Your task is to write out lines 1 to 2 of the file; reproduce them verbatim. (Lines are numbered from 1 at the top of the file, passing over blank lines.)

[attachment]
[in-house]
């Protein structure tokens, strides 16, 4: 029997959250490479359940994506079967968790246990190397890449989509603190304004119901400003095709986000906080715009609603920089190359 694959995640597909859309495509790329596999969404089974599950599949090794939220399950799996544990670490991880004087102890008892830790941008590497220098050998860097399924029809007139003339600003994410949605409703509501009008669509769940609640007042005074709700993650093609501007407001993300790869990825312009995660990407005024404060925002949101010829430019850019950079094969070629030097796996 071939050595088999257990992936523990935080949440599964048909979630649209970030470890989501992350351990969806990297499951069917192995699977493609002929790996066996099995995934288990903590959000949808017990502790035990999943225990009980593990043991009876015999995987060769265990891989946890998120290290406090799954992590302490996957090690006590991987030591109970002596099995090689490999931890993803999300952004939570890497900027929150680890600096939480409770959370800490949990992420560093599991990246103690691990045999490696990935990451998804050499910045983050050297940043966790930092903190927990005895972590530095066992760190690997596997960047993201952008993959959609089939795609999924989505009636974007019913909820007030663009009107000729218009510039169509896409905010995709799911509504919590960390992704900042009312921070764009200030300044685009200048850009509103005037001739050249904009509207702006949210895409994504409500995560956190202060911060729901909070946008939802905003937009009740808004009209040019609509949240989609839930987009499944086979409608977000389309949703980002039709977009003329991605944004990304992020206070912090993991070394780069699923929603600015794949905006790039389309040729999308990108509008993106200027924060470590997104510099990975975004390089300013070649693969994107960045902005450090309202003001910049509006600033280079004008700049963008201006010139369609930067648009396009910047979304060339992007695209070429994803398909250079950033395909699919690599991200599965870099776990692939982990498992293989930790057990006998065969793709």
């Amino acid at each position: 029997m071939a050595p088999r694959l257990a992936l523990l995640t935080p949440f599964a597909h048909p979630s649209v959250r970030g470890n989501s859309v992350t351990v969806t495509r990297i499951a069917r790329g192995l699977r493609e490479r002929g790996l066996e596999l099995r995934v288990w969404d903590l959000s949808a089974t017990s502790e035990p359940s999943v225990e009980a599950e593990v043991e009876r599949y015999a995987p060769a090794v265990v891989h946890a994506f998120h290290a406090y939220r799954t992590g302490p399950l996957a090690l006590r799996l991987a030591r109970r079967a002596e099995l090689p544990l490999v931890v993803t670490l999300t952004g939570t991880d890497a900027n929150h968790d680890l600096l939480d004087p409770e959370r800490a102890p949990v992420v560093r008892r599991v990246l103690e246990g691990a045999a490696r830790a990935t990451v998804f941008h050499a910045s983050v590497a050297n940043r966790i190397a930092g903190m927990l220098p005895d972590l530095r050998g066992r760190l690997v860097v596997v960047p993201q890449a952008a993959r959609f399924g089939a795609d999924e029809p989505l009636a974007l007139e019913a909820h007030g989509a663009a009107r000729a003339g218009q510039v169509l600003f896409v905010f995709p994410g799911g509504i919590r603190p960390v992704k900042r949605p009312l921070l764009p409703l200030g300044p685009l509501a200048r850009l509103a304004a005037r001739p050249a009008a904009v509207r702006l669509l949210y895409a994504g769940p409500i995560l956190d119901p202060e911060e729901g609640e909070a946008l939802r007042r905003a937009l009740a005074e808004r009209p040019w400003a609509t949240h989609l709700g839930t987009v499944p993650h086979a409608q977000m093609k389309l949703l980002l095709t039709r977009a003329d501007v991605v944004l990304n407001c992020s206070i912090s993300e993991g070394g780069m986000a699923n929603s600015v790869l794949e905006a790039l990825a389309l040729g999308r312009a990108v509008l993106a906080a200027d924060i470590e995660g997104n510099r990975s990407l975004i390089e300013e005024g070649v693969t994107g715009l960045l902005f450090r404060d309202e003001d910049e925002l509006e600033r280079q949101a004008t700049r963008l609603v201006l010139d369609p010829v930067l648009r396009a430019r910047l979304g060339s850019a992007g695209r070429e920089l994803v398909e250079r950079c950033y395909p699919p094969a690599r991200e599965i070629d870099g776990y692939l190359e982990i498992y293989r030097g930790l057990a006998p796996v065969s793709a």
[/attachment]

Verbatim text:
[in-house]
């Protein structure tokens, strides 16, 4: 029997959250490479359940994506079967968790246990190397890449989509603190304004119901400003095709986000906080715009609603920089190359 694959995640597909859309495509790329596999969404089974599950599949090794939220399950799996544990670490991880004087102890008892830790941008590497220098050998860097399924029809007139003339600003994410949605409703509501009008669509769940609640007042005074709700993650093609501007407001993300790869990825312009995660990407005024404060925002949101010829430019850019950079094969070629030097796996 071939050595088999257990992936523990935080949440599964048909979630649209970030470890989501992350351990969806990297499951069917192995699977493609002929790996066996099995995934288990903590959000949808017990502790035990999943225990009980593990043991009876015999995987060769265990891989946890998120290290406090799954992590302490996957090690006590991987030591109970002596099995090689490999931890993803999300952004939570890497900027929150680890600096939480409770959370800490949990992420560093599991990246103690691990045999490696990935990451998804050499910045983050050297940043966790930092903190927990005895972590530095066992760190690997596997960047993201952008993959959609089939795609999924989505009636974007019913909820007030663009009107000729218009510039169509896409905010995709799911509504919590960390992704900042009312921070764009200030300044685009200048850009509103005037001739050249904009509207702006949210895409994504409500995560956190202060911060729901909070946008939802905003937009009740808004009209040019609509949240989609839930987009499944086979409608977000389309949703980002039709977009003329991605944004990304992020206070912090993991070394780069699923929603600015794949905006790039389309040729999308990108509008993106200027924060470590997104510099990975975004390089300013070649693969994107960045902005450090309202003001910049509006600033280079004008700049963008201006010139369609930067648009396009910047979304060339992007695209070429994803398909250079950033395909699919690599991200599965870099776990692939982990498992293989930790057990006998065969793709």